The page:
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Air Force vs. San Diego State football preview: Falcons hope to win two in a row

The Falcons may be confident after their win against Navy, but San Diego State will bring about a whole new set of challenges

NCAA Football: San Diego State at Air Force Isaiah J. Downing-USA TODAY Sports

The Falcons celebration over the Navy Midshipman last Saturday will have to be relatively brief as they prepare to play the San Diego State Aztecs on Friday night.

The Aztecs are currently ranked second in the Western Division of the Mountain West Conference, but a case can be made that they are much better than this ranking implies. The Aztecs are currently 4-1, with a win against No. 23 Arizona State and a single loss to Stanford in the season opener. Hawaii is 6-1 currently, but their loss was to Army who, despite outperforming their recent past seasons, is a largely unimpressive squad.

Quick and Effective Offense

The Falcons have entered each game this season with unique sets of issues, especially at the quarterback position. The Navy game showed that Donald Hammond III is a capable starter despite beginning the season on the third team. His brand of triple option is unique to past Air Force starters like Nate Romine and Kale Pearson, favoring inside cuts and early pitches as opposed to traditional option styles that prefer getting around the corner to look for long sideline strides. The game against San Diego State will be telling as to whether or not this style will be sustainable for the rest of the season.

The Falcons have already crowned fullback Cole Fagan as their hard nosed work horse who can always get a few yards, even on busted plays. He’s carried the ball 68 times this season for 252 yards and 2 touchdowns. If the Falcons can power their way into the red zone, the combination of Hammond and Fagan will be critical against a high powered San Diego State defense, which has held its opponents to 31 points or less in every game this season.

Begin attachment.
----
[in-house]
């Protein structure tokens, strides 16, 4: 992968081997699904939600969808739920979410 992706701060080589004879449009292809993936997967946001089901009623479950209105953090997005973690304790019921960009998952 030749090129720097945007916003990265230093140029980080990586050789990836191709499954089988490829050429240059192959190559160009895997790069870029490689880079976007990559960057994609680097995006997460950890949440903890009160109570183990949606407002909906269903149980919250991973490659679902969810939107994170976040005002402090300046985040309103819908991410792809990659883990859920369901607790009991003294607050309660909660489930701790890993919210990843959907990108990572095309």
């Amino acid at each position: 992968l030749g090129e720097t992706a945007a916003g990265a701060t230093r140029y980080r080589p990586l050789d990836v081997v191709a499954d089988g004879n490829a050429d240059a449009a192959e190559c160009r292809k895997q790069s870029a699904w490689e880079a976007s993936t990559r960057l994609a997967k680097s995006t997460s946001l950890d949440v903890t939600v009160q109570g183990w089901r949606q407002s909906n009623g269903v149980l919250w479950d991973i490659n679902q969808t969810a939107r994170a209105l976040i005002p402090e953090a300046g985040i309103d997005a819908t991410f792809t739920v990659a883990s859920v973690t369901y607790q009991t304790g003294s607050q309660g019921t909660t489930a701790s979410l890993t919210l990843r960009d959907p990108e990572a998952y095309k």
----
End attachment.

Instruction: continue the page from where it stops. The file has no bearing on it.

Even with Air Force’s primary offense being cemented as far as standard play calling goes, the Aztecs junior linebacker Kyahva Tezino is a formidable defensive player, tallying 17 tackles this season, 3 of which being sacks. If he is able to break down the Falcons’ run game, they may need to resort to more passing.

Air Force has been very underwhelming as far as any sort of hurry up package goes, with scoring drives often lasting 8 minutes or more, but there are plenty of passing targets. Marcus Bennett, Ronald Cleveland, and Geraud Sanders have all combined for some pretty impressive receiving statistics, reeling in 480 yards total this season. In order to buck the trend of San Diego State stopping offensive gains this season, offensive coordinator Mike Thiessen and coach Troy Calhoun will hopefully look to dive deeper into the playbook for more passing plays.

Stopping the Aztecs

Air Force did an outstanding job of rendering Navy’s offensive basically ineffective. Brody Bagnall had a part in an impressive 13 tackles against the Midshipmen, and the usual suspect, Garrett Kauppilla played well in his own right. However, they were facing off against a low threat passing team that also employed the triple option with Navy.

Air Force has allowed opponents to score 33, 42, and 28 points in the three games leading up to Navy, respectively. As college football goes, this isn’t a terribly high number if they had the offense to back it up, but San Diego State has managed to keep relatively low scoring games. If Air Force wants any chance at preventing scoring, they need to stop the two-minute drills that have been so deadly against the defense this year.

The Air Force has some skilled secondaries, especially with Zane Lewis at safety, but they need to prevent the 10-15 yard passes instead of simply trying to contain the long ball. If they cannot hold San Diego State to 20 points or less, there is simply not enough time for the methodical offense to score touchdowns.

Playing in San Diego

There aren’t many environmental factors which should affect the Falcons as they travel to Southern California. Last week’s game against Navy was played in 40 degree temperatures and Colorado Springs saw its first snowfall this past Wednesday, so traveling to play in mid-60 degree temperatures will be a welcomed change.

By no means is the Falcons’ season back on track. Not only are they still below .500, but the most difficult games still lie ahead. Obviously Air Force needs to take it one game at a time for now and do what they need to in order to get wins. If the Falcons can pull of this win against the Aztecs, they will at least gain some more confidence before taking on two more Mountain West opponents prior to playing Army.